It is certainly a rarity for me to go in to someplace like MD Express and not know already what is wrong with me, but Saturday was an unusual day all around. The PA I saw was very kind and tried to help me out, but he was also perplexed. They stole my blood and pee for science (Andy Dwyer quote people) and did a chest x-ray. Everything looked pretty good except one blood test, perhaps the only one in existence that I haven’t had before, the D-dimer. Apparently it is used to check for the possibility of a blood clot. Normal level is below 600, mine was 2,160–so not normal. When the doc told us he explained our sentence–we were condemned to a day in the depths of the ER. He said he wouldn’t make us ride in an ambulance as long as we promised to go straight there and not stop for a box of cupcakes–if I did have a blood clot it could be very dangerous.

Well we didn’t stop for cupcakes, but we did stop by the house to refuel and stock up on supplies for the day ahead. Technically I guess I should have been scared I might drop dead at any moment, but being cold, hungry and thirsty overrules fear of death any day. We got to the ER and were taken back to a nice quiet corner room pretty quickly, which filled us with false optimism. They stole seven more vials of my blood via the largest IV needle and catheter I have ever seen and hooked me up to all the heart monitor stuff. The doc also came by the first time pretty quickly; she said she’d order a CT scan, etc. Then we watched the grass grow faster than the CT machine became available. Eventually I did get wheeled back to get my scan and was unhappy to learn that it was with contrast–the IV contrast stuff they use makes you feel really weirdly hot and gross and like you’re peeing your pants. Back to the room. Look at that grass grow.

After another good stretch the doc came back with the good news–no blood clot! And then the bad news–that means we have no idea what is wrong with you. And then the medium news–I’m prescribing you an anti-inflammatory to help the chest pain and prevent clots. And then the best news–the nurse will be by soon to discharge you and then you can get outta here! When we left at six, poor nurse Brittney still had nine hours left in her shift. I felt bad leaving a man behind, but we had to make our escape while we could. I’m sure she understands.

 

How to Start?…Jump Right in I Guess

I have been trying to get this blog started all year, but a combination of school, sicknesses and just normal life stuff kept me struggling to stay afloat. Body, mind and grades having survived finals- just barely I might add- I am now ready to finally get to write something that is not a paper.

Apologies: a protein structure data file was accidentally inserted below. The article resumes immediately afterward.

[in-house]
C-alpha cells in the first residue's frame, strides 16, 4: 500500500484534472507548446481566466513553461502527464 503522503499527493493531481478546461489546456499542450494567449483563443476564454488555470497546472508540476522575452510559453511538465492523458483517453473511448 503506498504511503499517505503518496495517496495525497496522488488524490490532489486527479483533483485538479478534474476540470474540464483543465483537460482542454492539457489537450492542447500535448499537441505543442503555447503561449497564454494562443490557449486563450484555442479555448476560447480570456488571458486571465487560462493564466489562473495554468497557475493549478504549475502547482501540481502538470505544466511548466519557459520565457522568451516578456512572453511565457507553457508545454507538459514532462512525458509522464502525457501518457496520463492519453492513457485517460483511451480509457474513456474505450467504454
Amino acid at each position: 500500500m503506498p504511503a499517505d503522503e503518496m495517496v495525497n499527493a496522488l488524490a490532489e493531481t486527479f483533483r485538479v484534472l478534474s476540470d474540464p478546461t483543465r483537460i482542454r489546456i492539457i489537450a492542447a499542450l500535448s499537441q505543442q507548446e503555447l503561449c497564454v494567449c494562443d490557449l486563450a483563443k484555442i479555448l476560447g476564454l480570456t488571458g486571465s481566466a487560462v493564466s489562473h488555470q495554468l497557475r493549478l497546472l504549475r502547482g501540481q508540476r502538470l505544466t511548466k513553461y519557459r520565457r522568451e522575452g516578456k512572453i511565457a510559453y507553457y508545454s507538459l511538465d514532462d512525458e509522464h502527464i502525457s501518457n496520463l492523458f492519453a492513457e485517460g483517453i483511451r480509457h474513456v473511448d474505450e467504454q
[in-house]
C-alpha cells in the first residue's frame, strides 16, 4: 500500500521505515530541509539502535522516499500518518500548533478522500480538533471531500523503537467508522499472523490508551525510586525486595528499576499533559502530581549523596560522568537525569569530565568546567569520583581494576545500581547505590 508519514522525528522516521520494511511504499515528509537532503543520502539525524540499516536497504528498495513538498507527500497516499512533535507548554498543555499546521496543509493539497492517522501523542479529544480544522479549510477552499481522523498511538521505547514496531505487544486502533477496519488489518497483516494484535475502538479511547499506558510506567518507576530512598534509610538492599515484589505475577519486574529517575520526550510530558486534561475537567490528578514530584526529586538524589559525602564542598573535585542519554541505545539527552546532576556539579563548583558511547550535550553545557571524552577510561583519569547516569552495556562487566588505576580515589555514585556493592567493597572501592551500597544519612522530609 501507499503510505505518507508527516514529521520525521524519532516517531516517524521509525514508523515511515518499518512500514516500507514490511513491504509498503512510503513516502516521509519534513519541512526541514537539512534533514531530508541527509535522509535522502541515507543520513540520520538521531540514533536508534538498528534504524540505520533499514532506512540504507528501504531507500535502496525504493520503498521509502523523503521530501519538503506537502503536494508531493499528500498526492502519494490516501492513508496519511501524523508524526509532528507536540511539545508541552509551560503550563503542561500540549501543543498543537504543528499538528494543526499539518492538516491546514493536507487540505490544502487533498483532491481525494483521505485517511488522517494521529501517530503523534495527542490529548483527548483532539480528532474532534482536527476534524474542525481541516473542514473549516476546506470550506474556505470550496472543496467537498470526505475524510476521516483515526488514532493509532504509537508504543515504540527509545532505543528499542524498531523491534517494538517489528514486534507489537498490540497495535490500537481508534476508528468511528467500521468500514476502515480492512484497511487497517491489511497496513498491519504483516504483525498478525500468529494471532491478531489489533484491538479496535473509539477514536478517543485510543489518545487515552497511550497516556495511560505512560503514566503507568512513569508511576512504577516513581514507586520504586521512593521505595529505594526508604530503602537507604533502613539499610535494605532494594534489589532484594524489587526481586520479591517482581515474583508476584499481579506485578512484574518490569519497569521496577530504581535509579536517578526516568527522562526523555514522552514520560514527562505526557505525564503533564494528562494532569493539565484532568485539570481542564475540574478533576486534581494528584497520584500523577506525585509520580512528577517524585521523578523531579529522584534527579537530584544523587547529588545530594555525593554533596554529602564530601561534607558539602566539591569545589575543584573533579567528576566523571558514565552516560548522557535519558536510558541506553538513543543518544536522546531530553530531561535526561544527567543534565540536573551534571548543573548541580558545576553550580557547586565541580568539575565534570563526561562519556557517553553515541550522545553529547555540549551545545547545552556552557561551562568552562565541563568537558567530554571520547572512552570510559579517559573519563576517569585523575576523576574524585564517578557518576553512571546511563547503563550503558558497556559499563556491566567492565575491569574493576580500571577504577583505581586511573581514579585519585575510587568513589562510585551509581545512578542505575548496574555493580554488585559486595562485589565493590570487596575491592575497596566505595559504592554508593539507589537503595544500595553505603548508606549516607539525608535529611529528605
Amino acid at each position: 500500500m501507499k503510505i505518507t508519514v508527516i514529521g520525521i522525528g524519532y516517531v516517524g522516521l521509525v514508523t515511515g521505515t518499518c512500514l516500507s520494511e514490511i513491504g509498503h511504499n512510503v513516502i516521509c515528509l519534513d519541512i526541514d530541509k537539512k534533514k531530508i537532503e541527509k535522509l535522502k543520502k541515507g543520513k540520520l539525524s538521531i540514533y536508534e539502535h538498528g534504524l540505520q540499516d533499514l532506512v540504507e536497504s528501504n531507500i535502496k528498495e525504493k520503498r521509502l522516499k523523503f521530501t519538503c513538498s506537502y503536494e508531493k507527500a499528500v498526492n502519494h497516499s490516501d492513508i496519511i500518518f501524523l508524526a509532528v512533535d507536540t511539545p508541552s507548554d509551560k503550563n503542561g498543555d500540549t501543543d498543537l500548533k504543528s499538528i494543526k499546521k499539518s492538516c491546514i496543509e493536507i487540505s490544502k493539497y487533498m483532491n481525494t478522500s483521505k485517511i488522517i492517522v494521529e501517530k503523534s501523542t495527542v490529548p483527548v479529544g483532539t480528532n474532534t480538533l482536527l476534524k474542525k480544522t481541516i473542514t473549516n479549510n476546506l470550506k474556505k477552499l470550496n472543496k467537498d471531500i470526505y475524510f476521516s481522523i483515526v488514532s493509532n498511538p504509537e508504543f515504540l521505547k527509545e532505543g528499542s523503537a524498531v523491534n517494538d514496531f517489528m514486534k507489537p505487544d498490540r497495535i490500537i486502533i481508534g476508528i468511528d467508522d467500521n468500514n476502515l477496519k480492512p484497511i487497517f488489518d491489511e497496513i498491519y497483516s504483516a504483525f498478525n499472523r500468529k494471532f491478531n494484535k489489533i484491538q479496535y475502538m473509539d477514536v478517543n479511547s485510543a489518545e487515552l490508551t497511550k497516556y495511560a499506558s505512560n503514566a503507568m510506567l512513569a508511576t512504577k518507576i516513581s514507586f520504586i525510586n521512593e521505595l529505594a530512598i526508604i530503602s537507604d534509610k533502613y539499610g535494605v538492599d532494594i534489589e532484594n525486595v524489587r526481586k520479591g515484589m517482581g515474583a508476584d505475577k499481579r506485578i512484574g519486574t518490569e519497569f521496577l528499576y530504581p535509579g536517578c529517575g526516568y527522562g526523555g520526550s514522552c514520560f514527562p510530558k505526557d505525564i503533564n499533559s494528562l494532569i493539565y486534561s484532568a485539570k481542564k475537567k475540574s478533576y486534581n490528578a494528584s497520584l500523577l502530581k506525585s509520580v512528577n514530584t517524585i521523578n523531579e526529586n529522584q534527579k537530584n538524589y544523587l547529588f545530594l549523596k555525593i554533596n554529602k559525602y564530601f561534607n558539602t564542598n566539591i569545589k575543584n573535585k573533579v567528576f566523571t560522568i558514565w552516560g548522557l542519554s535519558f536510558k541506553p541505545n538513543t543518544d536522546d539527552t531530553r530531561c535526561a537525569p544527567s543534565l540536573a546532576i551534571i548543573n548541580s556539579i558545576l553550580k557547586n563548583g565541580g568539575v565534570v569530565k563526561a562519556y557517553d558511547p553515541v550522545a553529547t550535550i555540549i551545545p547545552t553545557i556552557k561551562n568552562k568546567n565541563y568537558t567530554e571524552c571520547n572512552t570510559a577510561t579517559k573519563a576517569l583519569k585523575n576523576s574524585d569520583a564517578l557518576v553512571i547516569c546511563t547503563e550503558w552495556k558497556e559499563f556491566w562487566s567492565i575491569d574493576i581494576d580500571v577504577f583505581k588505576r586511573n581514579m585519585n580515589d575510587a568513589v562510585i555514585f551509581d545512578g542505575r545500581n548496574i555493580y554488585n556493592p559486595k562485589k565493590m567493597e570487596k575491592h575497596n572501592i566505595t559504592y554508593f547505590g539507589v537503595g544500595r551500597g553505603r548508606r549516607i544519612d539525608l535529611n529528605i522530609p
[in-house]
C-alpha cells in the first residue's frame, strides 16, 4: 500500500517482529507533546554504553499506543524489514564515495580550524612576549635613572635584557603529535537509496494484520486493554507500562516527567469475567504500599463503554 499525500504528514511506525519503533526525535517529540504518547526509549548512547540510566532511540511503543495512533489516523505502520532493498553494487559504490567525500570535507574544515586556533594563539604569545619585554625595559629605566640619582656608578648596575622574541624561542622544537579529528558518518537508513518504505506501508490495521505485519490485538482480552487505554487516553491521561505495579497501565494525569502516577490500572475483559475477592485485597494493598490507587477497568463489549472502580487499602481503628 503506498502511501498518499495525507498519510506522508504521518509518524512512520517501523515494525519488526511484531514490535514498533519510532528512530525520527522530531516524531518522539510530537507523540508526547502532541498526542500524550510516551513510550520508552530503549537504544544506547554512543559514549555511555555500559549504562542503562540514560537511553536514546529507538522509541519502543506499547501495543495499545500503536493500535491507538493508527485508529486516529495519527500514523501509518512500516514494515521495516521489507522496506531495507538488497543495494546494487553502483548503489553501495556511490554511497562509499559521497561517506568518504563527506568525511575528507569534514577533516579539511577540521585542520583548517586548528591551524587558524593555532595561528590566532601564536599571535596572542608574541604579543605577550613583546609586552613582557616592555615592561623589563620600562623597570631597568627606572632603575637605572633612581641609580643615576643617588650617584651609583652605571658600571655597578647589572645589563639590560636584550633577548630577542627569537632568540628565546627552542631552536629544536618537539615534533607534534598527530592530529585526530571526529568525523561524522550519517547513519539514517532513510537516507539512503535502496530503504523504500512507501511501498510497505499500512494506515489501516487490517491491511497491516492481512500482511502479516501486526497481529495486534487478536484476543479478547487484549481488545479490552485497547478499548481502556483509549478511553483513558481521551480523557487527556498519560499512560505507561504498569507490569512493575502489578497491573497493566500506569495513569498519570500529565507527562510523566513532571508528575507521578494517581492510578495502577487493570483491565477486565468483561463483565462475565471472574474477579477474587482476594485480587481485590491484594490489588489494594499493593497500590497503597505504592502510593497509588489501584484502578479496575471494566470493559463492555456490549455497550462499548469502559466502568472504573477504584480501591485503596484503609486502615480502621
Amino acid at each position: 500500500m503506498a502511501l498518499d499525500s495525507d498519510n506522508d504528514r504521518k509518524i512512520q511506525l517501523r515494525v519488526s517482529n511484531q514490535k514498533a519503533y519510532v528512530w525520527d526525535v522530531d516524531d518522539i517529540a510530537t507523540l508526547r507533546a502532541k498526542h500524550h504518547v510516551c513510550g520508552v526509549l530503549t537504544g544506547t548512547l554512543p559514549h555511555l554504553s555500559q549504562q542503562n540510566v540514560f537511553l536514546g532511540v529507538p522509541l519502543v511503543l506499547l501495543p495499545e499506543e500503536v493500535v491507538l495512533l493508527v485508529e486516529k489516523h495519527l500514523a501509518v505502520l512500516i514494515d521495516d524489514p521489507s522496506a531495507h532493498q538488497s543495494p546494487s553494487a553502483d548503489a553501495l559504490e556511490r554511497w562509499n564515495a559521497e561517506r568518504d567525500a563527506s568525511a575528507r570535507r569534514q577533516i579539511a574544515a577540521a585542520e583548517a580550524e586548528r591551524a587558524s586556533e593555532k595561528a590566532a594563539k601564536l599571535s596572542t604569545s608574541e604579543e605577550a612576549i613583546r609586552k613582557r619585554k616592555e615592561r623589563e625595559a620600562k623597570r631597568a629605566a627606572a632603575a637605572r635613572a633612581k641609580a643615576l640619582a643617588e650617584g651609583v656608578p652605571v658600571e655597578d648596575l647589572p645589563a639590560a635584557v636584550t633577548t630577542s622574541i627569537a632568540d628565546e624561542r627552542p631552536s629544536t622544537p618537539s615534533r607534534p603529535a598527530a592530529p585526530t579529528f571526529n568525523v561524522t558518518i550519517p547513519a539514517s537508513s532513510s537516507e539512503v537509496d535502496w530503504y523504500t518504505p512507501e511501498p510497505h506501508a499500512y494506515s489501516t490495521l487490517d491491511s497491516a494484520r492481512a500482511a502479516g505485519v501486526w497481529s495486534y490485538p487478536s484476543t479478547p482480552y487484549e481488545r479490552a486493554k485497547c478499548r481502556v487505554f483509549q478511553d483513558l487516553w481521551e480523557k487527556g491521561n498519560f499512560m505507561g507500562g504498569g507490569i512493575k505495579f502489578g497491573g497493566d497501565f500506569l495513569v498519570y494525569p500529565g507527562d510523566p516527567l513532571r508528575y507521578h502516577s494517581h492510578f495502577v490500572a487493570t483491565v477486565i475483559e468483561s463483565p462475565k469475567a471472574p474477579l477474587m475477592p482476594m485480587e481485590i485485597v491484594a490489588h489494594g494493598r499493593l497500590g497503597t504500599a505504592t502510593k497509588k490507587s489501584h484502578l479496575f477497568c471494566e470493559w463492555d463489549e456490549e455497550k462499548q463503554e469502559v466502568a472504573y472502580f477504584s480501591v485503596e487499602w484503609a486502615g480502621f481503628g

Perhaps the most challenging aspect of finals this semester surfaced in a trip to the ER one Sunday evening two weeks before they began. For the past year or so I’ve been experiencing weird “attacks” of severe abdominal pain that for the longest time I believed to be gas pain. Well naturally, my body decided to hop on the crazy train that is the final weeks of a semester and the attacks suddenly became much worse and much more frequent. This culminated in me laying on my bedroom floor, using my cell phone to call my brother- who was downstairs- to come help me after about an hour of some of the worst pain I have ever experienced in my life. Poor guy. Mysterious medical emergencies are not part of the typical brotherly responsibilities, but he handled it like a champ. To make matters worse, my blood pressure had gone all funky because of the pain–I almost passed out when I tried to sit up, so brother dear had to carry me to the car. I suppose it’s lucky for both of us that he is my bigger brother in more ways than age alone.

The ER, was just about as helpful as usual. That is to say they gave me some pain medicine and a saline IV for the bp, made sure I wasn’t dying right that second and sent me on my merry way. Pretty typical. I generally avoid the ER at all costs, but the look on my brothers face when he found me pale and sweaty on the floor encouraged me to accept his proposition of a trip to the hospital.

A follow up with a GI (gastroenterologist) and an abdominal ultrasound later the finish line on this one still looks to be in the distance. On the ultrasound they found gallstones in my gallbladder, but my doc is convinced that they are not the problem because I am a far cry from the typical gallstone patient (Fat, Forty, Female, Fertile). So now I am waiting to get scheduled for a HIDA scan, which looks at the functioning of the liver, gallbladder, etc. I’d like to say it’s the first time I’ve laid on a table for hours while a machine followed radioactive material through my body, but I cannot. While it’s not painful, it certainly is a pain- it takes forever, it’s boring, cold (but to be fair that is my usual state), and you have to fast for it, which is fun. Oh well, as the weird crab thing in Moana sings ,”c’est la vie, mon ami.” (That’s life my friend)

So there you go. I guess you could say I’m starting my blog En Medias Res, which as I recently learned and will soon forget, is a convention of epic literature, meaning they start in the middle. So I guess that automatically qualifies my life as epic. I knew it.